How A Corned Beef Sandwich Got A NASA Astronaut Into Big Trouble

Real space food isn't the freeze-fried astronaut ice cream of science museum gift shops. In fact, an extraordinary amount of time, planning, and money goes into developing the food astronauts bring to space.

Beyond Earth's atmosphere, astronaut Christina Koch told Women's Health, meals are formatted differently due to the zero-gravity environment. Most lunches and dinners consist of dried and vacuum-sealed meals that astronauts rehydrate and heat in small pouches. Menus have improved over the decades: Koch says her crew was able to eat a variety of vegetables and main dishes ranging from pasta to shrimp to chicken. And recently, astronauts enjoyed tacos with peppers they grew fresh in space, a major first for NASA.

However, there are plenty of common foods that won't fly on long space missions (because they'll literally fly away). Bread, for example, isn't allowed, since it doesn't last long enough and creates crumbs that might interfere with specialized equipment, per Grunge. Salt, pepper, and other granulated spices could also clog up vents and even astronauts' noses, mouths, and lungs, so NASA has created liquid versions for space meals.

Bringing non-approved food into the spacecraft can be a major safety hazard and is strictly banned. But in the 1960s, an astronaut did just that — and got in a bit of trouble.

Why John Young's sandwich was such a big deal

In the 1960s, a hankering for a favorite Earth food landed one NASA astronaut in hot water. Before John Young was set to take off on Gemini 3 in March 1965, fellow astronaut Wally Schirra — an infamous prankster who the Toronto Star called "NASA's funniest astronaut" — handed him a corned beef sandwich he'd bought a few days earlier. Instead of eating it right away, Young zipped it into his spacesuit.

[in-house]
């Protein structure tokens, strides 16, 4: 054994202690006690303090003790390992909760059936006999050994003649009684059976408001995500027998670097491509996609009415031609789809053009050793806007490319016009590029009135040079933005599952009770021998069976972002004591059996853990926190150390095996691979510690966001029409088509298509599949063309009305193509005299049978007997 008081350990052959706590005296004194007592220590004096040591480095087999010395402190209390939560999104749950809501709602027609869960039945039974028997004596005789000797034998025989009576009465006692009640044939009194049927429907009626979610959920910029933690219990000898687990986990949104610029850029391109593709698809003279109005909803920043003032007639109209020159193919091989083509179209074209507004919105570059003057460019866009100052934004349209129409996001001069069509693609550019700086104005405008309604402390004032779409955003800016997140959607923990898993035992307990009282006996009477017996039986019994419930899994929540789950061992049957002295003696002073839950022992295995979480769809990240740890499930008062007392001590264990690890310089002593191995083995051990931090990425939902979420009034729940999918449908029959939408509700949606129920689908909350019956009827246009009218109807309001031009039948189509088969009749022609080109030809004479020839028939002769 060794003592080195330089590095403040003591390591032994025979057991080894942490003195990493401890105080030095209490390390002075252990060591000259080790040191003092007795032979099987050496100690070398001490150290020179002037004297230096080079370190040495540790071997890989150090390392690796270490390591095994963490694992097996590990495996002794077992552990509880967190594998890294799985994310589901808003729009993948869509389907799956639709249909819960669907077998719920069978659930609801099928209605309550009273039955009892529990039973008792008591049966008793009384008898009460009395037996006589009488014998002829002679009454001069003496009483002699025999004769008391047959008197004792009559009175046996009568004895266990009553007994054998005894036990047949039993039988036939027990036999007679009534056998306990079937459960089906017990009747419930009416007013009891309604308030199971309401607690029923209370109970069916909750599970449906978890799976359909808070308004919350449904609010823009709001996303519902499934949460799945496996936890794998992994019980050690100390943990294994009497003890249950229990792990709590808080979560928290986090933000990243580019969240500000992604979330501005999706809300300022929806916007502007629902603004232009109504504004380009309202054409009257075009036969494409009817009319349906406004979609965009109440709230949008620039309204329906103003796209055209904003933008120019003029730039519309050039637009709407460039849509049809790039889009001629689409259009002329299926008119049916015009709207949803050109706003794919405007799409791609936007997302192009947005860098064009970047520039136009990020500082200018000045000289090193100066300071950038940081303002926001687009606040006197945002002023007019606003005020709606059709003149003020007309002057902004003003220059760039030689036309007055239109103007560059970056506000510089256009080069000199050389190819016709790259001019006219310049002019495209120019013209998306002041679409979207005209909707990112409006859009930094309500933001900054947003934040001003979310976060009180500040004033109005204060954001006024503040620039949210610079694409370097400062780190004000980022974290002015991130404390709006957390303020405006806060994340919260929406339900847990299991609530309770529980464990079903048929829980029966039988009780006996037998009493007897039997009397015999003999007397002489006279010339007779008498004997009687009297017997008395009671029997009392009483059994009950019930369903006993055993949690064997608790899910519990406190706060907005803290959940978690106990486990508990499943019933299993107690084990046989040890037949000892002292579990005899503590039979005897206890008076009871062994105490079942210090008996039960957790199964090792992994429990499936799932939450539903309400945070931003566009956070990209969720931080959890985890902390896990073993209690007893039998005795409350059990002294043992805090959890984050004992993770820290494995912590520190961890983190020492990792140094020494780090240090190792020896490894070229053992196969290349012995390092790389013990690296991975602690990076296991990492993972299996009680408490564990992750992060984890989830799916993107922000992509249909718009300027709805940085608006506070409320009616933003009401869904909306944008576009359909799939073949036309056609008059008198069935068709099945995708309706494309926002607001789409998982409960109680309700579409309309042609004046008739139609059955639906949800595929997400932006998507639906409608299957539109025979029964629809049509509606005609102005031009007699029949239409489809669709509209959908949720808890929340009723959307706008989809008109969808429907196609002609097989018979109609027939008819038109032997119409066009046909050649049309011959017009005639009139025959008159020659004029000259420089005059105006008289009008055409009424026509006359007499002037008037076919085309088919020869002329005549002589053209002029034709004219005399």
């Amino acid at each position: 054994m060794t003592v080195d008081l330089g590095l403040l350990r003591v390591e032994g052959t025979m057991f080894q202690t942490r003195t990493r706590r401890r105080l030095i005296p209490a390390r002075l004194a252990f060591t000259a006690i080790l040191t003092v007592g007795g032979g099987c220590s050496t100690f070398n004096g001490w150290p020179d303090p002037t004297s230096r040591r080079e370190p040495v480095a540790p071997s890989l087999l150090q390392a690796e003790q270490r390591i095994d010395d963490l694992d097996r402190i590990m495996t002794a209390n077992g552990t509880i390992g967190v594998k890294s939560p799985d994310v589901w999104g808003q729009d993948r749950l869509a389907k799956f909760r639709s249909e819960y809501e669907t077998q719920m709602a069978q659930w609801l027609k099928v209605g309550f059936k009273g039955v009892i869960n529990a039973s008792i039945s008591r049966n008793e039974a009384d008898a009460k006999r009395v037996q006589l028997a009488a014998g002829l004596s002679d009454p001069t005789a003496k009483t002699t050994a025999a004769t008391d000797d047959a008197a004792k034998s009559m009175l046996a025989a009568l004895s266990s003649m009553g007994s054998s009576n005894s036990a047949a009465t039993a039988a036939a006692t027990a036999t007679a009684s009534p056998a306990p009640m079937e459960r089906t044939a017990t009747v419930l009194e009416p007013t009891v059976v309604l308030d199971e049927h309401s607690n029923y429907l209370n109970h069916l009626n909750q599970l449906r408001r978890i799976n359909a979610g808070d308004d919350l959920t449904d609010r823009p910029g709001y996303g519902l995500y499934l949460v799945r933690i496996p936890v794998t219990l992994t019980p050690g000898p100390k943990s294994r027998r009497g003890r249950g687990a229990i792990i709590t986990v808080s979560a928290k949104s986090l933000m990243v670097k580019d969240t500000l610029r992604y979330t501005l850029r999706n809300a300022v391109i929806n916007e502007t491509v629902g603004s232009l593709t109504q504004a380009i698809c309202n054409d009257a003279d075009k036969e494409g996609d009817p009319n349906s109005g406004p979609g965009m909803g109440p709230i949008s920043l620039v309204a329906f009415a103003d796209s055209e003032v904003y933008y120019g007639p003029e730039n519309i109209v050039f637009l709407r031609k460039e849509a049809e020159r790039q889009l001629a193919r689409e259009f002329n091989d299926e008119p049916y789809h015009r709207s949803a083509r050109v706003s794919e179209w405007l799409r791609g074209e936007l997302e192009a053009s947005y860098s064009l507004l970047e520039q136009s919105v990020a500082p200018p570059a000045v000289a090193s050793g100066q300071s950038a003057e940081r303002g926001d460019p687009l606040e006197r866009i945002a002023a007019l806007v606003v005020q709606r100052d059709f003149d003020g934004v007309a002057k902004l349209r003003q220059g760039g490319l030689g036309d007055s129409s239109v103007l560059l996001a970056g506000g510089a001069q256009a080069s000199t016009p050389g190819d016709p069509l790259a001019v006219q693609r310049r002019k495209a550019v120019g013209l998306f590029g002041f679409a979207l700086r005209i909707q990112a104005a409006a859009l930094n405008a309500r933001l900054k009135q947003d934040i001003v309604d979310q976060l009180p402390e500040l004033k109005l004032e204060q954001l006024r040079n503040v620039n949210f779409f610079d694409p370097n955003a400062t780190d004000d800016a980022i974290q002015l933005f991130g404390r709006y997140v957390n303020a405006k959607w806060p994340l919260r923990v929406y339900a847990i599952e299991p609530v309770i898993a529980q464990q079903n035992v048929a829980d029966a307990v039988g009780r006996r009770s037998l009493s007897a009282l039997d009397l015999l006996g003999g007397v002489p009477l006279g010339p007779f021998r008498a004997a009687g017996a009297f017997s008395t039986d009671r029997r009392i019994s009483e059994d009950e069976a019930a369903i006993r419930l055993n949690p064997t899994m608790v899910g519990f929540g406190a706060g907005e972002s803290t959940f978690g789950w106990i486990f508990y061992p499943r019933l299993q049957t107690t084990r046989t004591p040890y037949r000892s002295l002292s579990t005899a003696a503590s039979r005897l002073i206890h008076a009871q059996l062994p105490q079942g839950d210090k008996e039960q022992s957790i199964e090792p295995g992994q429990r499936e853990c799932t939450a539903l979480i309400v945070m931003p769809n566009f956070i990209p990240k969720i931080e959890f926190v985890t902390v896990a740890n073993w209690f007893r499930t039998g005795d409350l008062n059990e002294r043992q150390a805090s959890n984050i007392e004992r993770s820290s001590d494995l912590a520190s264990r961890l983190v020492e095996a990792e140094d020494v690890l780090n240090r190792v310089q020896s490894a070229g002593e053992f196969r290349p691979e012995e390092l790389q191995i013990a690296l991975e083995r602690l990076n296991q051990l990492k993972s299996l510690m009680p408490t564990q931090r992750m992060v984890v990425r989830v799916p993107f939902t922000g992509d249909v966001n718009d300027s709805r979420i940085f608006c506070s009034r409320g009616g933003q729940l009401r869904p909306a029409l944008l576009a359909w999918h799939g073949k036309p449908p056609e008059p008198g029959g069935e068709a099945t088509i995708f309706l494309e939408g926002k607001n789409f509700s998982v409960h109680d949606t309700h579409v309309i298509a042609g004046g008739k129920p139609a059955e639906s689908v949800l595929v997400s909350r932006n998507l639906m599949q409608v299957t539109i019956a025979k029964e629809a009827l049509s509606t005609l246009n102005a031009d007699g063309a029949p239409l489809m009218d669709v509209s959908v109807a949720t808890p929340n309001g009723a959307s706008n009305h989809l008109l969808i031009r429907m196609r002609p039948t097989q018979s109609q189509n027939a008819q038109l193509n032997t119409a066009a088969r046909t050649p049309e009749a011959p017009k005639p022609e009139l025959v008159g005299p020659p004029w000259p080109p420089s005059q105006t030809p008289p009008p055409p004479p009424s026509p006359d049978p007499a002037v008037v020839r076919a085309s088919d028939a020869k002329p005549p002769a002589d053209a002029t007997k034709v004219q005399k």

During the flight, Young pulled out the two-day-old sandwich and noted that it was starting to smell — and crumble. "It was a thought...not a very good one," he joked, according to transcripts of the mission logs.

However, Congress did not find the situation funny. Apart from safety hazards, the House Appropriations Committee was concerned that the sandwich was a distraction from Gemini 3's actual scientific objectives, which included testing new dehydrated meal kits that would be necessary for longer planned journeys to the moon, per the Smithsonian National Air and Space Museum. They thought the astronauts had simply ignored instructions and wasted millions of dollars, according to Atlas Obscura. Even though this wasn't true, Congress gave Young the first reprimand any NASA astronaut had ever received up to that point. But in a delightful twist ending, corned beef was finally added to the official menu on the very first Space Shuttle mission in 1981 – a launch commanded by none other than John Young.